“This morning I took out a comma and this afternoon I put it back in.” Oscar Wilde
Now it’s time for the third draft. Okay you most likely have ironed out the plot kinks. You have already gone over your dialogue to make sure it is subtle and does not repeat information that the reader already knows. This draft is where you go over, and over, and over, and over, the language. This is usually a pleasurable activity for a writer. This is where you pay minute attention to each word and phrase and show your sensitivity to the language you love.
You cut out any clichés. You cut out any repeated words. You find a better word here. You describe that emotion a little more strongly, a little more specifically. You take risks in your language and describe places, people and emotions using your own personal love of words. You can always go back over it if you went overboard. But you push yourself to use the most exuberant, original language you can.
Sometimes when I am in this stage, I begin my writing “time” by reading a paragraph or so of writers I admire. This puts me in the “zone” and raises the bar.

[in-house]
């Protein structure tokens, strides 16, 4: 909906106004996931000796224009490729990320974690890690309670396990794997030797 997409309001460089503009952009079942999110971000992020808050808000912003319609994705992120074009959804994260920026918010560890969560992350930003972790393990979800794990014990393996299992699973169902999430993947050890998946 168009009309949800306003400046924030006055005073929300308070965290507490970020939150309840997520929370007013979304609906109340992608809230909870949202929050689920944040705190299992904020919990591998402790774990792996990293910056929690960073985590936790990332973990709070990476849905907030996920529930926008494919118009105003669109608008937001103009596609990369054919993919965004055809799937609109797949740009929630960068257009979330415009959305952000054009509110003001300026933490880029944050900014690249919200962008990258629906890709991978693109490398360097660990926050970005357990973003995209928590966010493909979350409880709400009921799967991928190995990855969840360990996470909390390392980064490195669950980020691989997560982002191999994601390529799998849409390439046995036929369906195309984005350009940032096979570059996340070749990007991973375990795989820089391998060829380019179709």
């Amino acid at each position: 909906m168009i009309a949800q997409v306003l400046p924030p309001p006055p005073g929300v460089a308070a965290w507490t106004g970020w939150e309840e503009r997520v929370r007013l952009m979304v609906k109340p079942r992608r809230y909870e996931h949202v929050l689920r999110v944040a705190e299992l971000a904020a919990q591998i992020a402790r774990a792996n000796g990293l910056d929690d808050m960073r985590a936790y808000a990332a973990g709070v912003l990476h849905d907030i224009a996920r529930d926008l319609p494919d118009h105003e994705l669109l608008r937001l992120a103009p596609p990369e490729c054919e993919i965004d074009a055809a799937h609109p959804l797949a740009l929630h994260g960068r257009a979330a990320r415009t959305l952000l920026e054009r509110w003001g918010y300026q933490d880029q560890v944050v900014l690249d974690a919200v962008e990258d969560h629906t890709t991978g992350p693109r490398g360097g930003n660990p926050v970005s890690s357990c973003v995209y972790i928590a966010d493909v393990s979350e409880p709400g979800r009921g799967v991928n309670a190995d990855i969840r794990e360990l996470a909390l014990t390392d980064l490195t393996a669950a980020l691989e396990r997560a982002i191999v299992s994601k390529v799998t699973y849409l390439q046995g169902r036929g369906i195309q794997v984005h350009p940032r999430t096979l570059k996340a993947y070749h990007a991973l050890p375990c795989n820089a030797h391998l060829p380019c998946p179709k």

This draft is very fun and where your style becomes most evident. This is where the words match the story match the plot. Where everything works together to give the reader the experience you want them to have.
Here is where you reveal images only you have. Where you elevate the language so that reading becomes an auditory pleasure for the reader. This is where you get rid of anything that sounds as easy as an email. This is where the sensuality of the writing comes forth.
This is where you will be remembered as a writer. Because if your language is excellent, it raises the level of the thought. This is where you show your style. Since most plots are the same (we lose our fathers or someone we love, we fight against a system/person/nature, we make mistakes), it is the language and the intelligent way the scene is brought to the reader that tests the mettle of a writer. It is the selectivity of how the writer delivers information, and since this is an art form of words, your words are critical to the story.
So be exacting, energetic and in love with words as you create this draft. Be rigorous. “I can’t write five words but that I change seven.” Dorothy Parker said.
This is where you have enormous attention to small detail and the novel becomes like a gem. This is where you build, word by word, a work that shines.